Finally, there are some additional, but very important pieces of kit that I always keep in the camera bag. I always keep spare camera batteries and a large 128gb SD card. It’s super cheap and very reliable. Don’t forget the dust puffer and a lens cloth to make sure your glass stays clean and your shots are crystal clear.

Image of Wil Calabio with a backpack

How I Take Care of my Gear while Travelling

Now in all honesty, I'm not an extremist when it comes to cleaning my gear while travelling - however I do have safe habits that I'd recommend in order to take care of your gear. Where you’re at home or on the road, cleaning your camera regularly with a dust puffer and lens cloth is a good habit to have. And perhaps the most important and obvious tip I can provide is never leaving your camera sensor uncovered or facing towards sun. The sensor is the most sensitive part of the camera, so you don’t want dust, water, or sun overexposure to permanently damage it!

Another thing to be careful of is storage. The last thing you want to lose is all the amazing photos you've taken on a trip. I'd recommend that you transfer your photos from your SDS onto a hard drive/ SSD every night and if possible, copy it onto two separate storage devices. You’ll thank yourself later!

How to Keep Your Gear Safe While On The Road

We sometimes forget the value of the gear we are carrying, especially when travelling. Whilst travel is fun, it is also full of distractions. The mind can wander when in new places, so we need to be vigilant. For me, one of the essential parts of travelling with gear is the camera bag. I use a waterproof and essentially ‘stealproof’ backpack like The Wandrd PRVKE 31L to store everything in on my day to day travels.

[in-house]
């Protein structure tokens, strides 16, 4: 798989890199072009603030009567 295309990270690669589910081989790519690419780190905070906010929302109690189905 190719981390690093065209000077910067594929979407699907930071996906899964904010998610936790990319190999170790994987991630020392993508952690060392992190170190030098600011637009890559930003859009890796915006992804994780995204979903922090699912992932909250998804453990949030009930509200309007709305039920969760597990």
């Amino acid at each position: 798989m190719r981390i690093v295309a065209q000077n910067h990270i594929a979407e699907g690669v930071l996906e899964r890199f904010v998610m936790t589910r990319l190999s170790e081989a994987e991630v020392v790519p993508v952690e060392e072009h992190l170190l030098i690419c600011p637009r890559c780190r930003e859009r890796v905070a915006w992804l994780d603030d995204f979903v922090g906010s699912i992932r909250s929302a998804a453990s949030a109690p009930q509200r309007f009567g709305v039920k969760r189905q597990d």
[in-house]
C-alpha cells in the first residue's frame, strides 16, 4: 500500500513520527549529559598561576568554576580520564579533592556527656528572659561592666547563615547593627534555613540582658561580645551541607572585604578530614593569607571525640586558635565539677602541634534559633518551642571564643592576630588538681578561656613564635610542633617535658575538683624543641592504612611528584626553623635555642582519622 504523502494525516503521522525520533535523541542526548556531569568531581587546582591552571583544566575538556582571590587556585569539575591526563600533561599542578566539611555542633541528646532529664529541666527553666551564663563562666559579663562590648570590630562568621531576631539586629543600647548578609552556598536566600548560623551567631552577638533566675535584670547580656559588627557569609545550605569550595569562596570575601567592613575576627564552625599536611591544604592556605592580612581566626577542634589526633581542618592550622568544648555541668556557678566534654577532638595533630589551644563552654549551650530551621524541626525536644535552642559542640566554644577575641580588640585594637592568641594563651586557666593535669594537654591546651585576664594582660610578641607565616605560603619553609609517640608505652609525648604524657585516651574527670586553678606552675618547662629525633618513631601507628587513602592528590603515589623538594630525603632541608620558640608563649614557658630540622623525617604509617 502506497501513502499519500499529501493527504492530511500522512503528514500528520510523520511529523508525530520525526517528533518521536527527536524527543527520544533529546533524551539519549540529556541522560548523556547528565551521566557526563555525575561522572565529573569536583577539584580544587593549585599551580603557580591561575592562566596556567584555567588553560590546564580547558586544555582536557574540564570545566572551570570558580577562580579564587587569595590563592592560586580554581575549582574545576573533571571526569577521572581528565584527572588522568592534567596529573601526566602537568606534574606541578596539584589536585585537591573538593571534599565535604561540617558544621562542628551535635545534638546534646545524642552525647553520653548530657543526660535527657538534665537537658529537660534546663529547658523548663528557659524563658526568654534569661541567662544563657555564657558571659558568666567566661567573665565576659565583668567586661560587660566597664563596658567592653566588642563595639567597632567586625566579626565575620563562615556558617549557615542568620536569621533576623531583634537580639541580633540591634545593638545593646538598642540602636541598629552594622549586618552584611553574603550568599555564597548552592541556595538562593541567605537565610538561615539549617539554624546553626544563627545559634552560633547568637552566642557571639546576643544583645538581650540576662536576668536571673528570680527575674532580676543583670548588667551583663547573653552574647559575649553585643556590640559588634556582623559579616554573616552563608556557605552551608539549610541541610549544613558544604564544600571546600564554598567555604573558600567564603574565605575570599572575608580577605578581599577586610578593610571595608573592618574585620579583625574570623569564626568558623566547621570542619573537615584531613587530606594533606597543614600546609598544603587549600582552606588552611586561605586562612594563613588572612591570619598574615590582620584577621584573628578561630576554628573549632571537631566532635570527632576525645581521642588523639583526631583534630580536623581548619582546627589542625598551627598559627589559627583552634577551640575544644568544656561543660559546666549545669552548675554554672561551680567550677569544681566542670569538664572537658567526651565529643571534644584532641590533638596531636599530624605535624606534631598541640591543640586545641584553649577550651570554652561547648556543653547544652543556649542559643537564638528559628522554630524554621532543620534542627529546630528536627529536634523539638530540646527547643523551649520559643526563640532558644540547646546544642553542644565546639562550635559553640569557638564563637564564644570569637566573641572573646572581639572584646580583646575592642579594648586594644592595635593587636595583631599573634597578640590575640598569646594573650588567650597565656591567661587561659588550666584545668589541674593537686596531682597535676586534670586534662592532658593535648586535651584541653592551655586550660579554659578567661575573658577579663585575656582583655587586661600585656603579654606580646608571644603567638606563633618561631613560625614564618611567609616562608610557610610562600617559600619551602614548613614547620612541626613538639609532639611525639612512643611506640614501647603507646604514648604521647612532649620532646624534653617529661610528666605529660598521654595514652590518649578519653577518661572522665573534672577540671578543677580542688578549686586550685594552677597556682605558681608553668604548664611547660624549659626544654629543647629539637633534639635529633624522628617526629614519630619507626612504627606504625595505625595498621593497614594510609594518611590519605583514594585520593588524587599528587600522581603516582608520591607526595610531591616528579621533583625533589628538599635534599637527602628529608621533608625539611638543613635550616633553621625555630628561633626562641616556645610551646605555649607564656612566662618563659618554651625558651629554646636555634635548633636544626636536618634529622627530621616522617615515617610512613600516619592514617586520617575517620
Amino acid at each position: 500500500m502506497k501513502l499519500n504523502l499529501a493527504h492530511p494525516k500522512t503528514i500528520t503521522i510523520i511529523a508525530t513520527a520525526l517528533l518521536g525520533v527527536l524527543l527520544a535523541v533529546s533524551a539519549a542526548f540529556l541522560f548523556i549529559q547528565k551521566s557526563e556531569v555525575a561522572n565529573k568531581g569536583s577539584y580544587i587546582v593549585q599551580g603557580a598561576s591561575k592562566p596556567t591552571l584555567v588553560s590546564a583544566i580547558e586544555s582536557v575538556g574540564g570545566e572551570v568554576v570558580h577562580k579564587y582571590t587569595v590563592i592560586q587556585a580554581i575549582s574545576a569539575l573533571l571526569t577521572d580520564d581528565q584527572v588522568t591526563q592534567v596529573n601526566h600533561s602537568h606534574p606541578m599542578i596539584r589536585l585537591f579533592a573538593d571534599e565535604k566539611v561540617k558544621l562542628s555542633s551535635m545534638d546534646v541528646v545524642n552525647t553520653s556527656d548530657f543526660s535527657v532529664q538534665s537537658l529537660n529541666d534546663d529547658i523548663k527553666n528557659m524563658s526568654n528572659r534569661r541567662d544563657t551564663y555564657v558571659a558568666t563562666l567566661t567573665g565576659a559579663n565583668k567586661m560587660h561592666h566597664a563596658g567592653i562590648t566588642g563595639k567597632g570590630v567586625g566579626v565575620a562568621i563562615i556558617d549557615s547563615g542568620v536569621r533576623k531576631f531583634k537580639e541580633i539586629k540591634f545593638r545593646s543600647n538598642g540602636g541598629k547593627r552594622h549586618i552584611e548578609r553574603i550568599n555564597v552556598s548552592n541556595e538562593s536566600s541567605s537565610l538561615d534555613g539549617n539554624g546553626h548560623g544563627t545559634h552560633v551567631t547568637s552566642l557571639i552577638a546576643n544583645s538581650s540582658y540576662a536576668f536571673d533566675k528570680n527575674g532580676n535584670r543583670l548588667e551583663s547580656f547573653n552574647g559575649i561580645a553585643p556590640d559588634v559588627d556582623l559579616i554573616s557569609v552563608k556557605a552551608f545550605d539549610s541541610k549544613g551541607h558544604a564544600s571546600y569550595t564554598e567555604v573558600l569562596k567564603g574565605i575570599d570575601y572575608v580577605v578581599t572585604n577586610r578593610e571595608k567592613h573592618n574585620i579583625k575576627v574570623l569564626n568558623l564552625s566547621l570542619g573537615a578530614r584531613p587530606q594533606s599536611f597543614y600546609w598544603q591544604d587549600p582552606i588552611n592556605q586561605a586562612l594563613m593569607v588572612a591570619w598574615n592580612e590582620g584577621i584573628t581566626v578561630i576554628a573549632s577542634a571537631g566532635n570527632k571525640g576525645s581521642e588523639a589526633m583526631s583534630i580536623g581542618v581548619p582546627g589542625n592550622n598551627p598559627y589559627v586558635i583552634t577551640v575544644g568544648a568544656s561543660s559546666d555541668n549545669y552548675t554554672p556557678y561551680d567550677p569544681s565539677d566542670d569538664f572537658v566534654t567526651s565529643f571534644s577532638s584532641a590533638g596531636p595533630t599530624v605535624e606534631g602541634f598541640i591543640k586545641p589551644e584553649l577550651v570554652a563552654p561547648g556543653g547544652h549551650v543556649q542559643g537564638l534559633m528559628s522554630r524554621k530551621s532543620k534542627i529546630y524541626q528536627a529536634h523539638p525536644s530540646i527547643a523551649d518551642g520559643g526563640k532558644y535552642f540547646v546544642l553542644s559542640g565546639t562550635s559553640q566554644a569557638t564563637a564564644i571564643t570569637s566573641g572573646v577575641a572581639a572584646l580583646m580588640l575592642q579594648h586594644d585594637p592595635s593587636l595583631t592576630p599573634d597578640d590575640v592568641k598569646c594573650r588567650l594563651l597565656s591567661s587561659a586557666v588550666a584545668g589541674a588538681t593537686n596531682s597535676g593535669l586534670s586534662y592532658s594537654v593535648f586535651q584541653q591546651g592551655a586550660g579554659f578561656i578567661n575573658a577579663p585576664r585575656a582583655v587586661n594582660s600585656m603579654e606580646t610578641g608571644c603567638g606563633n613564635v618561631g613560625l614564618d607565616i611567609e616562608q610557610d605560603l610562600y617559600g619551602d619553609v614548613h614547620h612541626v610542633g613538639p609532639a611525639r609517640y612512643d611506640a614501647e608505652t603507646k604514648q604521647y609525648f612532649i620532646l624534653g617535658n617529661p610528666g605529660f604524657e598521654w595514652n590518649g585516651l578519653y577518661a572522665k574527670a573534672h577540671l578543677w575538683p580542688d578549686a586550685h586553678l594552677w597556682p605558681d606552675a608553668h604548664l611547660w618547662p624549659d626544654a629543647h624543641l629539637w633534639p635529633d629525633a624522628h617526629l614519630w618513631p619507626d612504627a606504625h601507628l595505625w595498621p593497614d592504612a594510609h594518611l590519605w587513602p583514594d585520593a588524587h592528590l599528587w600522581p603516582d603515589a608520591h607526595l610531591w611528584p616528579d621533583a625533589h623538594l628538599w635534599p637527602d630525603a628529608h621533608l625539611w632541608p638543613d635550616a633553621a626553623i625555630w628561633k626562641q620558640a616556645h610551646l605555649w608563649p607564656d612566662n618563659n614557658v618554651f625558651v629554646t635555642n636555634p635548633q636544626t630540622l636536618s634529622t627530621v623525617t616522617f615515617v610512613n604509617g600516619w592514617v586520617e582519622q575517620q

When you are travelling, especially to places where you haven't been before, it’s always good to know that you all gear is protected and secure on your back. I never leave my gear lying around unless it's in my line of sight and at arm’s length. If you're travelling by plane, I'd always recommend keeping as much of your gear, if not all, in carry-on luggage. Sometimes if there's no space, I'll make sure to store my gear into heavily padded apartments so it's nice and safe inside a suitcase for check-in.

So, there we go, that wraps up what I pack for when travelling. I hope you found it useful. You may also have learned about a new piece of gear that I use - that you might want to grab for your travels this year. Enjoy :)

Check out more of Wil’s global adventures. Follow him on Instagram (@itizwil) or Youtube (itizwil) to keep up with his content.